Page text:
Weekly Cash Commentary
So much for trying to control the markets.
Last week, Federal Reserve Chair Jerome Powell had the chance to push back against investor optimism that policymakers will issue around five quarter-point cuts next year. While FOMC voters admitted on Wednesday that the tightening cycle is likely over, penciling in 75 basis points of rate cuts in 2024 per the Summary of Economic Projects, a significant gap remained between the two. Had Powell used his press conference following this announcement to tell the markets cool their jets, their expectations might have met Fed projections.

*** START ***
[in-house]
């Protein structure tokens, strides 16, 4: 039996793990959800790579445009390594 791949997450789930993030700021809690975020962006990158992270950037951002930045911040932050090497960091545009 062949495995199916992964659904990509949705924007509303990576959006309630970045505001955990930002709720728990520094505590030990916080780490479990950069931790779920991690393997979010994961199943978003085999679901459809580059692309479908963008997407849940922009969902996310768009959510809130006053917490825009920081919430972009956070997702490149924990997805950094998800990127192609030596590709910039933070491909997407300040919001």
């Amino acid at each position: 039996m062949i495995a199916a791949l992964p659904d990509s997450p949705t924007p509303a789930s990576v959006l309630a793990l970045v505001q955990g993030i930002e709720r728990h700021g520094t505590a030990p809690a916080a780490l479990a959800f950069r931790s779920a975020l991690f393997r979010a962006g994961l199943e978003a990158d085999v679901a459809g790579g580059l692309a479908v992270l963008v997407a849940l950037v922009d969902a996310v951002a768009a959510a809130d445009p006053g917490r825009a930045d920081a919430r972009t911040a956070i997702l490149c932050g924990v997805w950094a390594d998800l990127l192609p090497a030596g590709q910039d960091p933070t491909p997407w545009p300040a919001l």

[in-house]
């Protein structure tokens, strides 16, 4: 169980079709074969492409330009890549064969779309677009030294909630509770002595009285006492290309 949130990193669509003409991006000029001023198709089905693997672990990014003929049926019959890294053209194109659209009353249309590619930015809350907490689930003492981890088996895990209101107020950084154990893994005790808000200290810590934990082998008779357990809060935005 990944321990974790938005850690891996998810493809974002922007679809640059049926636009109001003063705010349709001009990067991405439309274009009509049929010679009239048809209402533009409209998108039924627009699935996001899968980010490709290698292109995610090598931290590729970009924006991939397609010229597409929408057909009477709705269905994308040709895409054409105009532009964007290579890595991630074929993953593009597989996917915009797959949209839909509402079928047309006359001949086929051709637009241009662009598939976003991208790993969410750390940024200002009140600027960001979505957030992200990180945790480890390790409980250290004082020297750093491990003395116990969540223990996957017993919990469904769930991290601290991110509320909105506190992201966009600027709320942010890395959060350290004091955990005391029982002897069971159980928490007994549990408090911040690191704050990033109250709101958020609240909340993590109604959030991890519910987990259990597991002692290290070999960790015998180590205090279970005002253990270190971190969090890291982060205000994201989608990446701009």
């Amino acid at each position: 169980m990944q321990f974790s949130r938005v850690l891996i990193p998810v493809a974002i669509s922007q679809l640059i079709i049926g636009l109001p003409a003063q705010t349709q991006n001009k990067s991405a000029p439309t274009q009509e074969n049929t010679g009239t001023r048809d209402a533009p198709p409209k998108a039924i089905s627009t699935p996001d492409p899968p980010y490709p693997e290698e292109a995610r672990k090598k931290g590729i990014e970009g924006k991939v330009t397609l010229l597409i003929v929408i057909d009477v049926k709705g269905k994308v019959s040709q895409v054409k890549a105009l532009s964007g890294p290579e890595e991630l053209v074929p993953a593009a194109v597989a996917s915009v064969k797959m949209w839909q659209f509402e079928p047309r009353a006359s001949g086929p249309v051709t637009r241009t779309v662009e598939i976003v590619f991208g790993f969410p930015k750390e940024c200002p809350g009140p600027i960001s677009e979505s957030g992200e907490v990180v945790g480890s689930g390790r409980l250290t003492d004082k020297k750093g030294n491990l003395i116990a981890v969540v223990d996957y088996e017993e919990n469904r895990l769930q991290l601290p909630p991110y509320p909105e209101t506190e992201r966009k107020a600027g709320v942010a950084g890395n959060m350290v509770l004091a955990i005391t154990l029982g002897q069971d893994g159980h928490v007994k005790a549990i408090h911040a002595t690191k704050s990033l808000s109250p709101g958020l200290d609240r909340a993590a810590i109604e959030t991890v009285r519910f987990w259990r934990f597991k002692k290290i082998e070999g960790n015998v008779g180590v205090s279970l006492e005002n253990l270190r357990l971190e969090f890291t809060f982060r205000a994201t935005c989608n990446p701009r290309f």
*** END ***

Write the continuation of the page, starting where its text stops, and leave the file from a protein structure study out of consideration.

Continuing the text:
Instead, he said monetary policy likely had reached its peak and even acknowledged the FOMC had discussed when it might ease. Because Powell said that participants had the time to take the relatively unchanged Consumer Price Index numbers for November into account, the markets were jubilant. Traders reacted by shifting to full throttle, priced in nearly six quarter-point cuts in 2024, continuing the disconnect with the Fed. Who is correct—Fed or markets—won’t be known until the first cut actually comes unless Powell and other officials actually challenge investors. The stakes are high as the Fed tries to avoid pushing the economy into a recession due to their fight against inflation.